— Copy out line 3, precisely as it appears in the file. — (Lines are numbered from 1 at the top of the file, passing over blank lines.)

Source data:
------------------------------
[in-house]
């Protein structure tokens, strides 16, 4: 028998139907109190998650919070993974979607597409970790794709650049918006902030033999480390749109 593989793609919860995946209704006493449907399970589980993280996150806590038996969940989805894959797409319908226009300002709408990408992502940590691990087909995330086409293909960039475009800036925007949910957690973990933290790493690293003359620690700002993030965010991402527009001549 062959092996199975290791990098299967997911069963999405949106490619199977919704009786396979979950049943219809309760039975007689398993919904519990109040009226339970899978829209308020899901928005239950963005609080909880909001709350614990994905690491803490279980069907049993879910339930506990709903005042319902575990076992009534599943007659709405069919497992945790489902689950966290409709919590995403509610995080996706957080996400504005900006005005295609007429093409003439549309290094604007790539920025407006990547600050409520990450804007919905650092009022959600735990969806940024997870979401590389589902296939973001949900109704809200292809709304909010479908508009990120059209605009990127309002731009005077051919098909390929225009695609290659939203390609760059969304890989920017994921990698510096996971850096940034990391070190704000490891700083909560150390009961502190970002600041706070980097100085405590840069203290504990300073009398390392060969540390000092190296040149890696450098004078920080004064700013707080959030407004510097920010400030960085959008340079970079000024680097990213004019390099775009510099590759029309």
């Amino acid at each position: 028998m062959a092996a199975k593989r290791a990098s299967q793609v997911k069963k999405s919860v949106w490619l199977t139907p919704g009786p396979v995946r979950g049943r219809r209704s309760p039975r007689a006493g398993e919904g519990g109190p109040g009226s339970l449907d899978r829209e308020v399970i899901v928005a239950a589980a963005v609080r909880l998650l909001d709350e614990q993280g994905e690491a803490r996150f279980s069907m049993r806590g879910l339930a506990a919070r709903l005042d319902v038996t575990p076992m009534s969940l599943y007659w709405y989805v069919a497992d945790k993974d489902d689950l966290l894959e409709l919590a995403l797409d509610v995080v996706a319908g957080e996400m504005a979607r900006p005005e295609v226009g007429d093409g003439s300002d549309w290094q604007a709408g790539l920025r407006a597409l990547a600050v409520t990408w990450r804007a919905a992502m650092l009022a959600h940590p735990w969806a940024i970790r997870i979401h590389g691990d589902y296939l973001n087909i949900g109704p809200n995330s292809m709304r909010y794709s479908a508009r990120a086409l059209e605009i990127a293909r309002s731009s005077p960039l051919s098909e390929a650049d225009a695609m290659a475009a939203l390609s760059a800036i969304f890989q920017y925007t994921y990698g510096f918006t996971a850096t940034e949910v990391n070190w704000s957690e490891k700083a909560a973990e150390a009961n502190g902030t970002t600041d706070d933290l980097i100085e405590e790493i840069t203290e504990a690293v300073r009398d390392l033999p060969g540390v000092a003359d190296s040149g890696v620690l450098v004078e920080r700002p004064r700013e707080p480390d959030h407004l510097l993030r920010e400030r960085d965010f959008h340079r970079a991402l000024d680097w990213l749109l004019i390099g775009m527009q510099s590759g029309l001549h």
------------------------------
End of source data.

């Amino acid at each position: 028998m062959a092996a199975k593989r290791a990098s299967q793609v997911k069963k999405s919860v949106w490619l199977t139907p919704g009786p396979v995946r979950g049943r219809r209704s309760p039975r007689a006493g398993e919904g519990g109190p109040g009226s339970l449907d899978r829209e308020v399970i899901v928005a239950a589980a963005v609080r909880l998650l909001d709350e614990q993280g994905e690491a803490r996150f279980s069907m049993r806590g879910l339930a506990a919070r709903l005042d319902v038996t575990p076992m009534s969940l599943y007659w709405y989805v069919a497992d945790k993974d489902d689950l966290l894959e409709l919590a995403l797409d509610v995080v996706a319908g957080e996400m504005a979607r900006p005005e295609v226009g007429d093409g003439s300002d549309w290094q604007a709408g790539l920025r407006a597409l990547a600050v409520t990408w990450r804007a919905a992502m650092l009022a959600h940590p735990w969806a940024i970790r997870i979401h590389g691990d589902y296939l973001n087909i949900g109704p809200n995330s292809m709304r909010y794709s479908a508009r990120a086409l059209e605009i990127a293909r309002s731009s005077p960039l051919s098909e390929a650049d225009a695609m290659a475009a939203l390609s760059a800036i969304f890989q920017y925007t994921y990698g510096f918006t996971a850096t940034e949910v990391n070190w704000s957690e490891k700083a909560a973990e150390a009961n502190g902030t970002t600041d706070d933290l980097i100085e405590e790493i840069t203290e504990a690293v300073r009398d390392l033999p060969g540390v000092a003359d190296s040149g890696v620690l450098v004078e920080r700002p004064r700013e707080p480390d959030h407004l510097l993030r920010e400030r960085d965010f959008h340079r970079a991402l000024d680097w990213l749109l004019i390099g775009m527009q510099s590759g029309l001549h």